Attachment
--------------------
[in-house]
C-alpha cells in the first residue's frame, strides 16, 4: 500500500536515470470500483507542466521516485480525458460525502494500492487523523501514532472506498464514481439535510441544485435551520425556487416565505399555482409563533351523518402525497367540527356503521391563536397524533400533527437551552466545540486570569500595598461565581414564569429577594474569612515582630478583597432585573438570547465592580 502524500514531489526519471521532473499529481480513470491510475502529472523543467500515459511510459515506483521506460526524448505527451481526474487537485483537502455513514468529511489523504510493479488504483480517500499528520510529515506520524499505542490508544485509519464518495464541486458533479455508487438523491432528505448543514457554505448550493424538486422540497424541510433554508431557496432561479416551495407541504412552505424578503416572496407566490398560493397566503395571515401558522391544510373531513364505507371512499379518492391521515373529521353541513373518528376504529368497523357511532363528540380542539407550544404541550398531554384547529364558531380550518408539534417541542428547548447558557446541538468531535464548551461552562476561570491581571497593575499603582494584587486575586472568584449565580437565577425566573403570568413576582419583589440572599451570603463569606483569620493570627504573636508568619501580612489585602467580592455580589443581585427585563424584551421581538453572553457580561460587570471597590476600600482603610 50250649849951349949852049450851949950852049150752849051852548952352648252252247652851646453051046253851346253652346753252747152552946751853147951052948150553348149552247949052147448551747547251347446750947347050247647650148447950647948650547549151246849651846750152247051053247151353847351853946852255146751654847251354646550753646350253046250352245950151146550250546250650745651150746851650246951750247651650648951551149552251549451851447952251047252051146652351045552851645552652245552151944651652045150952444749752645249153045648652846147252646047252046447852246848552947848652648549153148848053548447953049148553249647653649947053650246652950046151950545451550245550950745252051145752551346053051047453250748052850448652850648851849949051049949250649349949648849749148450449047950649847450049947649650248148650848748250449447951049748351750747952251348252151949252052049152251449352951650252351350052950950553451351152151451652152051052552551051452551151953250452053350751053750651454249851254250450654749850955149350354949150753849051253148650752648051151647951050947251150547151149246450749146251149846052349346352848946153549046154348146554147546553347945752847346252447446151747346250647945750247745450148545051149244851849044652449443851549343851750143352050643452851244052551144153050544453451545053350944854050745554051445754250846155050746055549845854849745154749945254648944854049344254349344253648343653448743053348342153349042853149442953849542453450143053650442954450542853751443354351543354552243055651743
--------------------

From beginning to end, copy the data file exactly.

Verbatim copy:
[in-house]
C-alpha cells in the first residue's frame, strides 16, 4: 500500500536515470470500483507542466521516485480525458460525502494500492487523523501514532472506498464514481439535510441544485435551520425556487416565505399555482409563533351523518402525497367540527356503521391563536397524533400533527437551552466545540486570569500595598461565581414564569429577594474569612515582630478583597432585573438570547465592580 502524500514531489526519471521532473499529481480513470491510475502529472523543467500515459511510459515506483521506460526524448505527451481526474487537485483537502455513514468529511489523504510493479488504483480517500499528520510529515506520524499505542490508544485509519464518495464541486458533479455508487438523491432528505448543514457554505448550493424538486422540497424541510433554508431557496432561479416551495407541504412552505424578503416572496407566490398560493397566503395571515401558522391544510373531513364505507371512499379518492391521515373529521353541513373518528376504529368497523357511532363528540380542539407550544404541550398531554384547529364558531380550518408539534417541542428547548447558557446541538468531535464548551461552562476561570491581571497593575499603582494584587486575586472568584449565580437565577425566573403570568413576582419583589440572599451570603463569606483569620493570627504573636508568619501580612489585602467580592455580589443581585427585563424584551421581538453572553457580561460587570471597590476600600482603610 50250649849951349949852049450851949950852049150752849051852548952352648252252247652851646453051046253851346253652346753252747152552946751853147951052948150553348149552247949052147448551747547251347446750947347050247647650148447950647948650547549151246849651846750152247051053247151353847351853946852255146751654847251354646550753646350253046250352245950151146550250546250650745651150746851650246951750247651650648951551149552251549451851447952251047252051146652351045552851645552652245552151944651652045150952444749752645249153045648652846147252646047252046447852246848552947848652648549153148848053548447953049148553249647653649947053650246652950046151950545451550245550950745252051145752551346053051047453250748052850448652850648851849949051049949250649349949648849749148450449047950649847450049947649650248148650848748250449447951049748351750747952251348252151949252052049152251449352951650252351350052950950553451351152151451652152051052552551051452551151953250452053350751053750651454249851254250450654749850955149350354949150753849051253148650752648051151647951050947251150547151149246450749146251149846052349346352848946153549046154348146554147546553347945752847346252447446151747346250647945750247745450148545051149244851849044652449443851549343851750143352050643452851244052551144153050544453451545053350944854050745554051445754250846155050746055549845854849745154749945254648944854049344254349344253648343653448743053348342153349042853149442953849542453450143053650442954450542853751443354351543354552243055651743